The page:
British Columbia

New funding to replace mouldy daycare in tsunami path

The Ucluelet First Nation's elected president says it is hoped a new, larger daycare will encourage the return of members currently living off reserve.

Grant will be used to create 34 new daycare spaces for the Ucluelet First Nation

A Yuułuʔiłʔatḥ daycare pupil and his mother work on traditional cedar weaving. (Yuułuʔiłʔatḥ Government – Ucluelet First Nation)

New daycare funding for the Ucluelet First Nation will be used to replace a mouldy building located in a tsunami flood zone.

The $500,000 grant will help create 34 spaces in a new daycare centre to be named Qwayaciik?iis, which means "wolf cubs."

Les Dorion, the elected president of Ucluelet First Nation, also known as the Yuułuʔiłʔatḥ, said the community's existing daycare was moved out of the mouldy building into temporary space in the First Nation's government office, but the location is not ideal.

"The daycare is adjacent to the reception area," he said. "It can be a little unfriendly at times. People are coming in and they're looking for their social assistance or they're looking for health care or they're looking for whatever."

Earlier this month, the B.C. government announced $33 million in grants to create 3,800 new daycare spaces across the province, 535 of them in Indigenous communities.

The Qwayaciik?iis child-care centre planned by the Ucluelet First Nation will include spaces for children from infancy to school age. (Yuułuʔiłʔatḥ Government – Ucluelet First Nation)

The new daycare spaces will be built in a separate wing that will be added to the three-year-old government building in Hitacu, across the bay from the village of Ucluelet. The site is on high ground in the tsunami safe zone.

The new daycare will also be used for cultural and traditional language programs for the children.

"One of the biggest challenges that we're facing is we only have seven fluent speakers remaining in our tribe," Dorion said.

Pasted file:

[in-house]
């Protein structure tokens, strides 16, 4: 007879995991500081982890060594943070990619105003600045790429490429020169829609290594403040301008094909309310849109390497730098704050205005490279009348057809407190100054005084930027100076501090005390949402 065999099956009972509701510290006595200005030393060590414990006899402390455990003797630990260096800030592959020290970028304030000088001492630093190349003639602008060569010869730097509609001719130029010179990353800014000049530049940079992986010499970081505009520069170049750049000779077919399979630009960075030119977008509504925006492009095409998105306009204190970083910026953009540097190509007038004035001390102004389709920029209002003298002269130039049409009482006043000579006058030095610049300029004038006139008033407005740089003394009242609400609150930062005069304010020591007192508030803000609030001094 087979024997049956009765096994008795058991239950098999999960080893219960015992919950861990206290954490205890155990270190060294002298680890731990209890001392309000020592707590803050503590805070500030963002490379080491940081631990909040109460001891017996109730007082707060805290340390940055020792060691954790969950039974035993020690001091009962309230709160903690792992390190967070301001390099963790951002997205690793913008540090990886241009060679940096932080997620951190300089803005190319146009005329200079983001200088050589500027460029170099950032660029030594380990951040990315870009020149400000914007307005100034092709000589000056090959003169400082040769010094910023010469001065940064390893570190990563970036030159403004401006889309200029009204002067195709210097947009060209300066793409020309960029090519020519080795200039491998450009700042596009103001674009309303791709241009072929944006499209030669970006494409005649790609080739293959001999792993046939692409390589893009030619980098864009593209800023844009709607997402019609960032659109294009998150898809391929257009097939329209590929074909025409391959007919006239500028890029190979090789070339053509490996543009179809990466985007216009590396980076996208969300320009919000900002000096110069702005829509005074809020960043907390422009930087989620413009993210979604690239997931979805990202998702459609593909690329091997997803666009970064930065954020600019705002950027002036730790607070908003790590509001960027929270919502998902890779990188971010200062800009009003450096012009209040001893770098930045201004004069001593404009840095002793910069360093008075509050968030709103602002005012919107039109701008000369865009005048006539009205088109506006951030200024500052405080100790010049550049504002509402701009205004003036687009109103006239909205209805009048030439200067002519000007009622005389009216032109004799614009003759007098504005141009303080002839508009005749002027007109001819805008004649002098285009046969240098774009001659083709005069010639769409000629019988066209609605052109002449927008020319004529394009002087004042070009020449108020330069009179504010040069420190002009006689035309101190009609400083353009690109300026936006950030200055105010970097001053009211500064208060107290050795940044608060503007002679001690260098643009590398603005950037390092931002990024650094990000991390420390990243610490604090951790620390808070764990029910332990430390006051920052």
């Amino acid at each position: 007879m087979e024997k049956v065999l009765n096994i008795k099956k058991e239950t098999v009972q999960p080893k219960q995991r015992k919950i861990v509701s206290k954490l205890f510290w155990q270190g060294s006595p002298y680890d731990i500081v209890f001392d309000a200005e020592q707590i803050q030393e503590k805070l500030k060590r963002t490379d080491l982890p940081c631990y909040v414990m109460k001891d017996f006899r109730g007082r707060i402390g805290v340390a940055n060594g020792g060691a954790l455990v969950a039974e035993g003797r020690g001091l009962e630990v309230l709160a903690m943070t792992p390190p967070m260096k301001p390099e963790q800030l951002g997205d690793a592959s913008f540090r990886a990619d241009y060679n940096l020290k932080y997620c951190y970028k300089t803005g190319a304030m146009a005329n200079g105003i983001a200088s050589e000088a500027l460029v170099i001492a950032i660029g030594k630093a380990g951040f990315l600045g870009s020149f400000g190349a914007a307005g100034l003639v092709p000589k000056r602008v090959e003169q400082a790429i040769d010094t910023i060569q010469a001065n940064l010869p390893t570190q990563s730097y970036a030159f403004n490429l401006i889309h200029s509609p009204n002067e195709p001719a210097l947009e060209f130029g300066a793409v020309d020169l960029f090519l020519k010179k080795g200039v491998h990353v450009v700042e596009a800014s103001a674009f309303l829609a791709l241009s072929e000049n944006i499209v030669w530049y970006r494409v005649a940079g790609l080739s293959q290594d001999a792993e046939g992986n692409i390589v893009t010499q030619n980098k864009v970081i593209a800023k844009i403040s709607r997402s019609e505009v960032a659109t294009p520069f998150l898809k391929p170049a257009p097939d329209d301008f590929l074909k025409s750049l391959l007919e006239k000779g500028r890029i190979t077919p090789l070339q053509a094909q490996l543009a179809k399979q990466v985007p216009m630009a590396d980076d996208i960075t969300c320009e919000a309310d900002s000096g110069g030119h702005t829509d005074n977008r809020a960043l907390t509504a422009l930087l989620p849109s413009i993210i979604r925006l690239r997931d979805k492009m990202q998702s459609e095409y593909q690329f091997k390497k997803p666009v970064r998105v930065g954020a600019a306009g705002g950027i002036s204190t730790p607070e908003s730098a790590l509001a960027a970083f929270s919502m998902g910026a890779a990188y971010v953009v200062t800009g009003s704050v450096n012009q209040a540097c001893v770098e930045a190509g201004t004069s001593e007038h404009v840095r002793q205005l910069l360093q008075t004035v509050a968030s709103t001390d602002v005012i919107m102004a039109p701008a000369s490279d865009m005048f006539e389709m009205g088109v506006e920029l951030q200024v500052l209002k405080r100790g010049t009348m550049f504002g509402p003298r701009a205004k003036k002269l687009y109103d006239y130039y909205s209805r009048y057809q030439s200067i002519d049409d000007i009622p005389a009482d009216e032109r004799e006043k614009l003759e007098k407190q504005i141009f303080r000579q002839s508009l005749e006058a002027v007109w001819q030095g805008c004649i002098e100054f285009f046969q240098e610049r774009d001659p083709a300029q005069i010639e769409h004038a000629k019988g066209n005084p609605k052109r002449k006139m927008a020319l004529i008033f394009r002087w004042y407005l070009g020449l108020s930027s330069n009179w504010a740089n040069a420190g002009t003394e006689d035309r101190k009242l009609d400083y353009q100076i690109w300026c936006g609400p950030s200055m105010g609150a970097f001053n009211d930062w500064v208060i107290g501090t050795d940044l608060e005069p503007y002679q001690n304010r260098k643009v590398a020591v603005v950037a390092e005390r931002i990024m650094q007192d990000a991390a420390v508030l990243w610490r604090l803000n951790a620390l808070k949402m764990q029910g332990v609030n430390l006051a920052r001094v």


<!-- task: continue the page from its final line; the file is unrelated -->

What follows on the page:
Children to learn traditional language

The First Nation is working to preserve their language through digitization, but Dorion said there is potential for retaining the language by teaching it to young children.

"They mimic and parrot and reflect on anything that you do, so we want to get the elders involved in the language program in that daycare," he said.

The new daycare spaces will more than meet the current need of the Ucluelet First Nation, but more children are likely to come from the District of Ucluelet, where daycares are at capacity. 

Yuułuʔiłʔatḥ (Ucluelet) daycare pupils participate in a graduation ceremony to mark their transition to kindergarten. (Yuułuʔiłʔatḥ Government – Ucluelet First Nation)

Meanwhile, Dorion said, there are hopes that members who are living off-reserve will begin to return as the First Nation continues to expand housing and infrastructure.

Ucluelet First Nation is one of the five Maa-Nulth Treaty nations that reached a settlement in 2006 that included nearly $500 million.

"We just built seven more homes and hopefully that will help bring people up to speed and bring more people home," he said. 

Dorion said only about 200 members live in the community, while there are about 500 urban members of the First Nation. Dorion himself returned two and a half years ago, after his election as president.